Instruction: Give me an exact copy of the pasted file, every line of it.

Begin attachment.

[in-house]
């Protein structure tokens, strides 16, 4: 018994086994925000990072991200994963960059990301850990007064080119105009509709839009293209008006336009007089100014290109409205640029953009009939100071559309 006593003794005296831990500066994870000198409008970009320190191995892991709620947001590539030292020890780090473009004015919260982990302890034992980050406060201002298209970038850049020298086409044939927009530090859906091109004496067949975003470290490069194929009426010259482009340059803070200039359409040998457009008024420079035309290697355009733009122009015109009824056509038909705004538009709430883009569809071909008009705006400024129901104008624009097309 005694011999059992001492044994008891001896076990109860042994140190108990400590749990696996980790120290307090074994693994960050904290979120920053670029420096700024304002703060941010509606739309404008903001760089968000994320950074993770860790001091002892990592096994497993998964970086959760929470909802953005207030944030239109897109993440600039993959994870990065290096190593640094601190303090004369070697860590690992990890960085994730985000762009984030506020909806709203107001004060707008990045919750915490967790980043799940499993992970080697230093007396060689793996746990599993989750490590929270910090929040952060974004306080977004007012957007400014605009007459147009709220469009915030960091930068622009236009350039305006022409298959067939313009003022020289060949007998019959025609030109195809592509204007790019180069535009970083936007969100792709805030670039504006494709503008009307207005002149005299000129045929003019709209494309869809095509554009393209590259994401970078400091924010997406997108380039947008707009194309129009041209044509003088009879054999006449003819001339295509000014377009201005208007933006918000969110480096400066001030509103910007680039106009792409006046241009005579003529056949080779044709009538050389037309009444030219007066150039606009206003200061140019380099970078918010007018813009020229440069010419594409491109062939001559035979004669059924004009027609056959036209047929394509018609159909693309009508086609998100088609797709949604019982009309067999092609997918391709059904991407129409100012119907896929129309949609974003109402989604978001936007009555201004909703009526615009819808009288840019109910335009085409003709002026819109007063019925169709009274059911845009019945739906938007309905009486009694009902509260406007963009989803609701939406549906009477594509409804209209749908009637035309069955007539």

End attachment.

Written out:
[in-house]
């Protein structure tokens, strides 16, 4: 018994086994925000990072991200994963960059990301850990007064080119105009509709839009293209008006336009007089100014290109409205640029953009009939100071559309 006593003794005296831990500066994870000198409008970009320190191995892991709620947001590539030292020890780090473009004015919260982990302890034992980050406060201002298209970038850049020298086409044939927009530090859906091109004496067949975003470290490069194929009426010259482009340059803070200039359409040998457009008024420079035309290697355009733009122009015109009824056509038909705004538009709430883009569809071909008009705006400024129901104008624009097309 005694011999059992001492044994008891001896076990109860042994140190108990400590749990696996980790120290307090074994693994960050904290979120920053670029420096700024304002703060941010509606739309404008903001760089968000994320950074993770860790001091002892990592096994497993998964970086959760929470909802953005207030944030239109897109993440600039993959994870990065290096190593640094601190303090004369070697860590690992990890960085994730985000762009984030506020909806709203107001004060707008990045919750915490967790980043799940499993992970080697230093007396060689793996746990599993989750490590929270910090929040952060974004306080977004007012957007400014605009007459147009709220469009915030960091930068622009236009350039305006022409298959067939313009003022020289060949007998019959025609030109195809592509204007790019180069535009970083936007969100792709805030670039504006494709503008009307207005002149005299000129045929003019709209494309869809095509554009393209590259994401970078400091924010997406997108380039947008707009194309129009041209044509003088009879054999006449003819001339295509000014377009201005208007933006918000969110480096400066001030509103910007680039106009792409006046241009005579003529056949080779044709009538050389037309009444030219007066150039606009206003200061140019380099970078918010007018813009020229440069010419594409491109062939001559035979004669059924004009027609056959036209047929394509018609159909693309009508086609998100088609797709949604019982009309067999092609997918391709059904991407129409100012119907896929129309949609974003109402989604978001936007009555201004909703009526615009819808009288840019109910335009085409003709002026819109007063019925169709009274059911845009019945739906938007309905009486009694009902509260406007963009989803609701939406549906009477594509409804209209749908009637035309069955007539």